The 2009 omnibus appropriations bill
has a little-noticed provision that will have a huge impact on college
women. It’s called the "affordable birth control fix," and is aimed
at restoring access to affordable birth control for nearly four million
college students and low-income women!
In 2005, Congress passed the Deficit
Reduction Act, which tightened regulations about who was eligible for
nominally priced drugs. In doing so, Congress inadvertently cut
off every single college and university health center and other safety-net
providers from obtaining birth control at a low cost, and passing on
those savings to their patients. Women like me are now paying up to
10 times more each month for basic birth control.
Birth control is not just about preventing
pregnancy it serves many purposes in women’s lives; my doctor prescribed
birth control because it has helped me regulate my cycle.
As a competitive swimmer, birth control
played a vital role in ensuring I could compete to the best of my ability
year round – like my male counterparts. In fact, my early swimming
success led me to the University of Nevada, Reno, on scholarship where
my swim team won two consecutive conference championships.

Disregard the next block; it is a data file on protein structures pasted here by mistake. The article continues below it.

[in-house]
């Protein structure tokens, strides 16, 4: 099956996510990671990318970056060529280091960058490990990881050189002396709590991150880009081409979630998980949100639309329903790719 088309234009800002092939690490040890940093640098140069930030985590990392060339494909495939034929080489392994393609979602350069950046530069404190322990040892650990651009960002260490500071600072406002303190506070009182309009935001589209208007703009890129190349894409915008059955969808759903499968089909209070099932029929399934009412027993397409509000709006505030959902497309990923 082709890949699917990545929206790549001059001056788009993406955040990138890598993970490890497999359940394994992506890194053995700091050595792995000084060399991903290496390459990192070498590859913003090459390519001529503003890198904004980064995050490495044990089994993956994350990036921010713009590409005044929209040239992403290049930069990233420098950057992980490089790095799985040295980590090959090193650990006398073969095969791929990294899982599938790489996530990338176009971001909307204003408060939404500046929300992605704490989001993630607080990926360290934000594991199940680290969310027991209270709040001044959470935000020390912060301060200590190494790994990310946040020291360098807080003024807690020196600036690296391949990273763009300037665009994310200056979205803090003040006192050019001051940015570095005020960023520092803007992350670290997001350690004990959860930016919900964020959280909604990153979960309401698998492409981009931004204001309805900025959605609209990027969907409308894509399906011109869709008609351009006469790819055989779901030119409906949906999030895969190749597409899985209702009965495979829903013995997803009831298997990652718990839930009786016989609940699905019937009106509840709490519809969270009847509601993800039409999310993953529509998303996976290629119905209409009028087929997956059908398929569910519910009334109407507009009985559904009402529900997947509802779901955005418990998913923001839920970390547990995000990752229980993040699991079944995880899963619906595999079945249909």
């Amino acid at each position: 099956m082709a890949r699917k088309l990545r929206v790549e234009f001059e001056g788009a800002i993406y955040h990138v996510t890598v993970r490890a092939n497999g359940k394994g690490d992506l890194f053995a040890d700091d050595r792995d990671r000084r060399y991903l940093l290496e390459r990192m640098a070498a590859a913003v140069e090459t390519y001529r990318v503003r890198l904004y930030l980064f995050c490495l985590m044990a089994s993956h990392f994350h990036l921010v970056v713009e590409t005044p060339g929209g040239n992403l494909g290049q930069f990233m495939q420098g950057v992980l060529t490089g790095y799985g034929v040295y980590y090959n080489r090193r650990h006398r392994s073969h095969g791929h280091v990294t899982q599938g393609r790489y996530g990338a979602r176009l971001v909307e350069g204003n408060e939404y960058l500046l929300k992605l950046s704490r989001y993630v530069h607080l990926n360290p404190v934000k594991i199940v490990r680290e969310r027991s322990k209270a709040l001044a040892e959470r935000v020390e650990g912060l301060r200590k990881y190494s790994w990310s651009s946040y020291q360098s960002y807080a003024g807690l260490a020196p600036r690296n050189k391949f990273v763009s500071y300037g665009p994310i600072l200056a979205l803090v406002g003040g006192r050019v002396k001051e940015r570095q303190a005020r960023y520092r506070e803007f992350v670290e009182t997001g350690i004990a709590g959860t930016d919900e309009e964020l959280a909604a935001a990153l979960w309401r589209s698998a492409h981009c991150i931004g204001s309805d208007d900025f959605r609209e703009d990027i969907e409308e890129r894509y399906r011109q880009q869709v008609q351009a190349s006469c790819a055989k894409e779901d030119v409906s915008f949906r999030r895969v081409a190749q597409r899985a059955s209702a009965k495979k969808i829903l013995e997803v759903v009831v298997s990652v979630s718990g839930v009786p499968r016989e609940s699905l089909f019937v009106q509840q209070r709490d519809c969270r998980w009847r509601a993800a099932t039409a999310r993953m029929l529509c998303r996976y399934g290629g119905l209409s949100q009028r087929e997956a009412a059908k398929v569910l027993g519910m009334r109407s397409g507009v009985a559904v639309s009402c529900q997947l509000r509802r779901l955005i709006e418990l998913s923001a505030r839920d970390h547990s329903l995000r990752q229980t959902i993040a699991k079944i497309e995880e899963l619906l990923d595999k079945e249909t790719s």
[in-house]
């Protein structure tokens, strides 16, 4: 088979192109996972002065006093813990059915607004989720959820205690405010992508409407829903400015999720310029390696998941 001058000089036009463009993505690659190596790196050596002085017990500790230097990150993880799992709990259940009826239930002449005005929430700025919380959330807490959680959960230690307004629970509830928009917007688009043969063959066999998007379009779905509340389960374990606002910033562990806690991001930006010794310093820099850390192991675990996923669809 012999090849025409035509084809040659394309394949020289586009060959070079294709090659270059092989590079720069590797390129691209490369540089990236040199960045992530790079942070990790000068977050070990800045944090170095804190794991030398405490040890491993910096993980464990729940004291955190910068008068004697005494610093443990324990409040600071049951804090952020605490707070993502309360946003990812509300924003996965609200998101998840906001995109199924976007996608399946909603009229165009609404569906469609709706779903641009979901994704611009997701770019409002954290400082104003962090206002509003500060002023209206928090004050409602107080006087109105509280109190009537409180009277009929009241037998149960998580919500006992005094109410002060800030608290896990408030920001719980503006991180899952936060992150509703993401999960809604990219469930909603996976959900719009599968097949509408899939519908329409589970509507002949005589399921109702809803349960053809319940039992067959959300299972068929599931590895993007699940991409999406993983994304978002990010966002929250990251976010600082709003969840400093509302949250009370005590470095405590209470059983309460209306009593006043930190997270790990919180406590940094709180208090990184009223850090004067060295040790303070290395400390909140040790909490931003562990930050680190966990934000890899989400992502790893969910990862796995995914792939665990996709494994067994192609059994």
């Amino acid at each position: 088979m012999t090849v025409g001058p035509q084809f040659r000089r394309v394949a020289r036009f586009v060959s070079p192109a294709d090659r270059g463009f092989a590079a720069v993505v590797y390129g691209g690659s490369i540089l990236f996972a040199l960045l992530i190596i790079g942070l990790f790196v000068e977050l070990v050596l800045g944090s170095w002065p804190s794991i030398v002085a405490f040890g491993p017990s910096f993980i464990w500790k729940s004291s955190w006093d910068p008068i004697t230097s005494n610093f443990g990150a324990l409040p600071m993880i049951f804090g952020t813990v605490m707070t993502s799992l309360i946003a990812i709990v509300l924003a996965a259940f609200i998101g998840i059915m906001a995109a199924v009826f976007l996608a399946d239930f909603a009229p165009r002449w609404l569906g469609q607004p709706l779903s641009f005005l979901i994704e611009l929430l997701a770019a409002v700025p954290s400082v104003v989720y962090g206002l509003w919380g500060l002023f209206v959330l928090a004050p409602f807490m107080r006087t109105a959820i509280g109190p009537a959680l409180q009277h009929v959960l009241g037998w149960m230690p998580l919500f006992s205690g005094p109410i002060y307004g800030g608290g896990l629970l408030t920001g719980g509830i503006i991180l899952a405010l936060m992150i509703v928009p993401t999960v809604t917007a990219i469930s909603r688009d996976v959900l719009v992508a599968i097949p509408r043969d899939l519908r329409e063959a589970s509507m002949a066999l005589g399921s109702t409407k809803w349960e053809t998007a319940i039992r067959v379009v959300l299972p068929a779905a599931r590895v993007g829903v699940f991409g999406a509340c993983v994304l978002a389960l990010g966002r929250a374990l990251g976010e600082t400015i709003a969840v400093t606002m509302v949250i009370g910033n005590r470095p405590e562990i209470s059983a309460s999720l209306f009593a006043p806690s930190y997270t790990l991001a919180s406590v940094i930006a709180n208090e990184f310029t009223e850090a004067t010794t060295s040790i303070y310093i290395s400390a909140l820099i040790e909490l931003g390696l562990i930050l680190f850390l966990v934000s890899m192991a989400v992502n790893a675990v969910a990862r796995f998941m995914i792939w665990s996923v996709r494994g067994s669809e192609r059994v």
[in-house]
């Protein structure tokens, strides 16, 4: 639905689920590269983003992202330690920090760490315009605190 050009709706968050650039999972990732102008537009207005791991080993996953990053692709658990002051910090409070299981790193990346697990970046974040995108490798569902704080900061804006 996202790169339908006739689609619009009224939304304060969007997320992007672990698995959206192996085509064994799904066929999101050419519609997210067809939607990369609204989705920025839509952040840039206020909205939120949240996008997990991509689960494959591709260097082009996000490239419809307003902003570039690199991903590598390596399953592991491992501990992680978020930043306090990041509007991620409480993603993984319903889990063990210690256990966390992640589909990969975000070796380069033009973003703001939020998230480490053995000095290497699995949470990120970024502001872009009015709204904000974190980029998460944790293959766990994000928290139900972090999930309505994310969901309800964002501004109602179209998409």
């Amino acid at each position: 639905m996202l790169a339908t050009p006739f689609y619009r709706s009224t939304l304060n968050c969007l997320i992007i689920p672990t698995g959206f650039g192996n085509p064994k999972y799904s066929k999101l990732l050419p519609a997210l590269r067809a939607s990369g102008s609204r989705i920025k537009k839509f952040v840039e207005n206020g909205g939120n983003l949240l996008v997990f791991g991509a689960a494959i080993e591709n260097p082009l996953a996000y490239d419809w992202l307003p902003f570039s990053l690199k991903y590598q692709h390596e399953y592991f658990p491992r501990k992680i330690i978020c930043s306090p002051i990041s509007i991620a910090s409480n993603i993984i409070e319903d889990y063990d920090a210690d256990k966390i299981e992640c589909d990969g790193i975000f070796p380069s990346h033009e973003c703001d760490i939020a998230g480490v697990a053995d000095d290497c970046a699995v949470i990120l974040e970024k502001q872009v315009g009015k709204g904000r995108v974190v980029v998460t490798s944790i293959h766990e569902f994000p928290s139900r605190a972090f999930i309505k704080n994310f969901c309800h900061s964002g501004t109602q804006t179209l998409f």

Access to affordable birth control helped
me take control of my future and achieve my dreams as an athlete.
In 2006, my birth control prescription
more than tripled, going from $15 a month to $50. As a student
athlete on scholarship, I was unable to work, was living on a small
budget – as most college students do, and birth control was increasingly
difficult to afford. I recall having to decide between paying for groceries
or for birth control – decisions no male athlete would ever have to
I am not alone. In college, all my friends
took birth control for a number of reasons. It is estimated that this
provision has adversely affected three million college students and
hundreds of thousands of low-income women who take oral contraception.
The decision to use birth control allows women to plan for their education,
career, and family on their own terms.
Last summer, I was fortunate to be invited
by Planned Parenthood to travel to Washington, DC, to talk with Sen.
Harry Reid, my senator from Nevada, about affordable birth control.
It was a little intimidating to talk to a U.S. senator about birth control,
but Sen. Reid was great. He understood the issue immediately and saw
the common sense in making prevention services like birth control affordable,
especially to college women who don’t have a lot of money.
The U.S. has the highest rate of teen
pregnancy among the most developed countries of the world. If
our nation is serious about reducing the unacceptably high rate of unintended
pregnancies, Congress needs to fix an unintended loophole, which is
keeping affordable contraception out of reach for millions of American
That’s why I’m excited that – with
leadership from Sen. Reid – this common sense provision is about to